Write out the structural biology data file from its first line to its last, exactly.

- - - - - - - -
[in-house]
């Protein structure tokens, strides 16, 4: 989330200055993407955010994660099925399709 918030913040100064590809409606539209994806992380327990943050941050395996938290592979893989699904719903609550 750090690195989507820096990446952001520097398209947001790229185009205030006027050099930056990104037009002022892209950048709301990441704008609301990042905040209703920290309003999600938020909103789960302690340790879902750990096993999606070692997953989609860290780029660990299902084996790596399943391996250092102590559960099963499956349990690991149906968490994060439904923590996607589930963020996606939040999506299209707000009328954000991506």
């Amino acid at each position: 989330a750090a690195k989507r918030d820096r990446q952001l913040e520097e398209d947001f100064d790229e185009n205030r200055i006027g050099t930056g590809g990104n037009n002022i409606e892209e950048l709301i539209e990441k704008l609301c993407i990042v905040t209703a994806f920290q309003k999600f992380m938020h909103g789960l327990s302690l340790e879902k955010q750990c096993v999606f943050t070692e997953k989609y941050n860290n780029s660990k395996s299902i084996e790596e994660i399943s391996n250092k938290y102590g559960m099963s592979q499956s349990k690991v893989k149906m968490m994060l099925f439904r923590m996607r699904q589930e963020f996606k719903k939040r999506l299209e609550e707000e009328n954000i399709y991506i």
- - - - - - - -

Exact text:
[in-house]
């Protein structure tokens, strides 16, 4: 989330200055993407955010994660099925399709 918030913040100064590809409606539209994806992380327990943050941050395996938290592979893989699904719903609550 750090690195989507820096990446952001520097398209947001790229185009205030006027050099930056990104037009002022892209950048709301990441704008609301990042905040209703920290309003999600938020909103789960302690340790879902750990096993999606070692997953989609860290780029660990299902084996790596399943391996250092102590559960099963499956349990690991149906968490994060439904923590996607589930963020996606939040999506299209707000009328954000991506």
């Amino acid at each position: 989330a750090a690195k989507r918030d820096r990446q952001l913040e520097e398209d947001f100064d790229e185009n205030r200055i006027g050099t930056g590809g990104n037009n002022i409606e892209e950048l709301i539209e990441k704008l609301c993407i990042v905040t209703a994806f920290q309003k999600f992380m938020h909103g789960l327990s302690l340790e879902k955010q750990c096993v999606f943050t070692e997953k989609y941050n860290n780029s660990k395996s299902i084996e790596e994660i399943s391996n250092k938290y102590g559960m099963s592979q499956s349990k690991v893989k149906m968490m994060l099925f439904r923590m996607r699904q589930e963020f996606k719903k939040r999506l299209e609550e707000e009328n954000i399709y991506i």